Featured Stories

Murdered for Sand

The world is running out of sand, and people are dying as a result

Erik Brown
Sep 30, 2018 · 7 min read
Photo: helovi/E+/Getty Images

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“It is to cities what flour is to bread, what cells are to our bodies: the invisible but fundamental ingredient that makes up the bulk of the built environment in which most of us live.“

Vince Beiser, author of “The World in a Grain: The Story of Sand and How It Transformed Civilization”

Think of a valuable resource. What images come into your mind’s eye? Maybe oil? Water? Perhaps you looked at a ring on your finger and thought of gold. All of these are valuable resources, it’s true.

Credit: Sand Stories

Sand Isn’t as Plentiful as You Think

You may be thinking: But sand is everywhere, there are whole deserts filled with the stuff.

Construction’s Endless Appetite for Sand

The world has seen a construction boom in recent years. The base that boom is built on, quite literally, is concrete. The United Nations estimates that the world consumes more than 40 billion tons of building aggregate — sand, gravel, and crushed stone — each year. Some estimates predict consumption will top 50 billion tons by next year, with China alone gobbling up much of the world’s concrete supply as it undergoes a massive urbanization. According to data from the U.S. Geological Survey, between 2011 and 2013 China used more concrete than the U.S. used throughout the entire 20th century. Other parts of Asia, such as India, are rapidly expanding as well.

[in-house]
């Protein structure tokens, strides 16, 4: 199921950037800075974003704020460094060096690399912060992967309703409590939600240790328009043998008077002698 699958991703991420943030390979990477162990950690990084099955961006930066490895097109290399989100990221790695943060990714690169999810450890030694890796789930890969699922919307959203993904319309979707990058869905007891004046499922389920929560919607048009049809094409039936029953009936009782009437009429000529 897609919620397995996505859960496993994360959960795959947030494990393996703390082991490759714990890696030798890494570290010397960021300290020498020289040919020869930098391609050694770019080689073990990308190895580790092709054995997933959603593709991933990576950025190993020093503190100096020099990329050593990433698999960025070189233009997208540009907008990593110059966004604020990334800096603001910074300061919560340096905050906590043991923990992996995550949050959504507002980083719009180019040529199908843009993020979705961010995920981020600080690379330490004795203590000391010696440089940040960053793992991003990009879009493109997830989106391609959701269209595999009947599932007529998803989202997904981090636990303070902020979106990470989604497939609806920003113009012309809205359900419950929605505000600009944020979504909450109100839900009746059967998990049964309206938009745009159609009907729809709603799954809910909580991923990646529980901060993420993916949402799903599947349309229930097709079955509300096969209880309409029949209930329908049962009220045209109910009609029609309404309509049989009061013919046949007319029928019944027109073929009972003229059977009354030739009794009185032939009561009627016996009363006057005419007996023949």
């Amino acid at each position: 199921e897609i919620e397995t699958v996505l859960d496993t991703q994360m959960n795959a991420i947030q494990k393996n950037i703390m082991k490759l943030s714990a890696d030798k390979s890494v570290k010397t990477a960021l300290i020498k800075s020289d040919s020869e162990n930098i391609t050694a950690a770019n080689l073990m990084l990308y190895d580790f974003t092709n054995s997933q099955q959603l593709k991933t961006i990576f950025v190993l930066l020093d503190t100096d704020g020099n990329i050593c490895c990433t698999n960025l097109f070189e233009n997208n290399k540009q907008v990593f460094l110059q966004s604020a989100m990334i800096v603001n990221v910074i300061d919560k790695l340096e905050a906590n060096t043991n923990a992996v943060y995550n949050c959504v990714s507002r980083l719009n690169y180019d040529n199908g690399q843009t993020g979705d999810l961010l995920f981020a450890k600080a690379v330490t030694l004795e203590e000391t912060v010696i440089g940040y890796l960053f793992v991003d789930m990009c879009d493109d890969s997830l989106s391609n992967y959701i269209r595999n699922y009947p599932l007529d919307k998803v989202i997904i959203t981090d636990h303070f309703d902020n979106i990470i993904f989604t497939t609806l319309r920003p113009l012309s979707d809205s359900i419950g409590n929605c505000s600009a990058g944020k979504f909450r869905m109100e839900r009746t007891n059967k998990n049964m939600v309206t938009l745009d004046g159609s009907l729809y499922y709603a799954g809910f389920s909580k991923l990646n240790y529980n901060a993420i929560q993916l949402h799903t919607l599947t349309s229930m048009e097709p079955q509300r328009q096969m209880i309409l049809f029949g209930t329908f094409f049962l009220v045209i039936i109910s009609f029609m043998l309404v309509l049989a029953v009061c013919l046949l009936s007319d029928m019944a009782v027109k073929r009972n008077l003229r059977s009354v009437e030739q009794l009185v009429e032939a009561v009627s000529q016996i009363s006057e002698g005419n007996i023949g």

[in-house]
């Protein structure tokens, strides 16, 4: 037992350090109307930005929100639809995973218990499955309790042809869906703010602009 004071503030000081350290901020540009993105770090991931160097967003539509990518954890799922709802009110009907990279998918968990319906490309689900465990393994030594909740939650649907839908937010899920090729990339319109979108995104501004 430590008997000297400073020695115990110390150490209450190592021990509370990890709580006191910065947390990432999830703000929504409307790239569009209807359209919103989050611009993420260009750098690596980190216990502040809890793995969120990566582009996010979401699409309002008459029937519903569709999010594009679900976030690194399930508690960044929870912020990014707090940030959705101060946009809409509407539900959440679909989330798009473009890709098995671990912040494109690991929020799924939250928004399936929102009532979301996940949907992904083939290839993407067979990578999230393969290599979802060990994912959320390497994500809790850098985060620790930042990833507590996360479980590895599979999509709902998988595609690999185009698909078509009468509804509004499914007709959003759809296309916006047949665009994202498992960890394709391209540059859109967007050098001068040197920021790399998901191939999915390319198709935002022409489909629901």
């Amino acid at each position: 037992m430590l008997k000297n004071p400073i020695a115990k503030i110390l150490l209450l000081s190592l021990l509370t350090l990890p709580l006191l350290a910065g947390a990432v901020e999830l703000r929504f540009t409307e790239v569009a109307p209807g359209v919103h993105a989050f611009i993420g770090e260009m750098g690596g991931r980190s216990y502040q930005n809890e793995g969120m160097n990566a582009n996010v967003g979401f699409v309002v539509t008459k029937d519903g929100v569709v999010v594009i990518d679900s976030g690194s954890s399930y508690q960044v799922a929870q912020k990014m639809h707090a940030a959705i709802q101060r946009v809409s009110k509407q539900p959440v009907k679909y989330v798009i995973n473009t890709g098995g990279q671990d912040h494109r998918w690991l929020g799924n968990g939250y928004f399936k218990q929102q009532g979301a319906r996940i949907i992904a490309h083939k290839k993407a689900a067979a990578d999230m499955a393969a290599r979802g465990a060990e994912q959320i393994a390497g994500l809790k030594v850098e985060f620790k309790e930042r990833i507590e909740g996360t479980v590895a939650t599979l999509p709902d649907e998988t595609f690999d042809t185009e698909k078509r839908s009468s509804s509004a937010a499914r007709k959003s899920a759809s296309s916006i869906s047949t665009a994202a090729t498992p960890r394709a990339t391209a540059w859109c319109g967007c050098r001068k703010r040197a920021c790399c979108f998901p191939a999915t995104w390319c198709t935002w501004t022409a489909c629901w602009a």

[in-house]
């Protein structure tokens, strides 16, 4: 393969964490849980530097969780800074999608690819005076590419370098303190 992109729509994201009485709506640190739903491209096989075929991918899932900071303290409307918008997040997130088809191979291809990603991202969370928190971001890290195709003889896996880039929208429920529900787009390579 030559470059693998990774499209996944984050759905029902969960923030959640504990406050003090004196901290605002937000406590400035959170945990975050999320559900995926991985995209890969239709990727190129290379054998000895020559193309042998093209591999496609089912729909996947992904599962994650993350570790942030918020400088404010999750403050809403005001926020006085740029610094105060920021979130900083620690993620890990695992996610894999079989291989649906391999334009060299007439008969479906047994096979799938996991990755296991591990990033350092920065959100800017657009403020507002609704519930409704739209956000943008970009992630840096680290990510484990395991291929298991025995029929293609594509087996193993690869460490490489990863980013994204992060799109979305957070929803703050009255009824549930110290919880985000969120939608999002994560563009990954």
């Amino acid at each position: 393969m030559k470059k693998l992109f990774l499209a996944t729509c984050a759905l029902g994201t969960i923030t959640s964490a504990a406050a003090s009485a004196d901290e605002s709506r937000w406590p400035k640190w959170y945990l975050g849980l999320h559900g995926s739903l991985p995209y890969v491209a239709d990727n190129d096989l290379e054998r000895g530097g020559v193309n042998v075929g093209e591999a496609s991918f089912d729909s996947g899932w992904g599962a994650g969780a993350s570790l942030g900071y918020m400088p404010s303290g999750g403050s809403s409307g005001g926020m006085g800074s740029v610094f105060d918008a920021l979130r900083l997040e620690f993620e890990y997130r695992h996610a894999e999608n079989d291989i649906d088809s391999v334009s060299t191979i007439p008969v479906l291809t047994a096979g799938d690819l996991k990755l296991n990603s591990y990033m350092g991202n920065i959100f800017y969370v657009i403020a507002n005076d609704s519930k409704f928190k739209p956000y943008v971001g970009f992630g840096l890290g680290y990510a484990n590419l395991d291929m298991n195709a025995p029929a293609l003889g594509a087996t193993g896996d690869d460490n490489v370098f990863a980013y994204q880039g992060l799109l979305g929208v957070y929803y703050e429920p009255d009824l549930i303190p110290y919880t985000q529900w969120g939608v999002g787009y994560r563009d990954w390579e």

“Sand mafias” are groups of criminals that illegally dredge sand from areas where extraction is prohibited.

Sand is also used for reclamation projects — reclaiming land from the sea. Singapore is probably the most extreme example. Since 1960, the country has expanded its landmass from 581.5 to 721.5 square kilometers. By some estimates, reclaiming one square kilometer requires up to 37.5 million cubic meters of sand. In an effort to accommodate a growing population and rising sea levels, Singapore plans to add another 40 square kilometers by 2030, though officials say they are turning to methods that will reduce the need for imported sand.

The Sand Business Attracts the Criminal Underworld

One of the prime issues with sand is that it’s heavy. Heavy items incur large transportation costs, especially over a long distance. The scarcity and high prices attract the attention of criminals. Why go to a legal mining area when sand can be extracted for next to nothing elsewhere?

Are We Doomed to Run Out of Sand?

You might be feeling depressed right about now. The world is going to run out of sand, there will be chaos in the streets, and sand mafias will kick down your front door to steal your kid’s sandbox.

Just as criminal cockroaches will crawl out from under rocks to terrorize villagers and take their sand for a profit, this demand and scarcity will call for innovation.

Technology can greatly offset this law of diminishing returns by increasing productivity. Through today’s technology, areas of the world that have always been net importers of food are becoming net exporters. Hybrid seeds, fertilizers, farming techniques, and pesticides have fought back the diminished returns from a plot of land and increased yields to levels previously thought impossible.

Written by

Work out fanatic, martial artist, student, MBA, and connoisseur of useless information. CantWriteToSaveMyLife@yahoo.com

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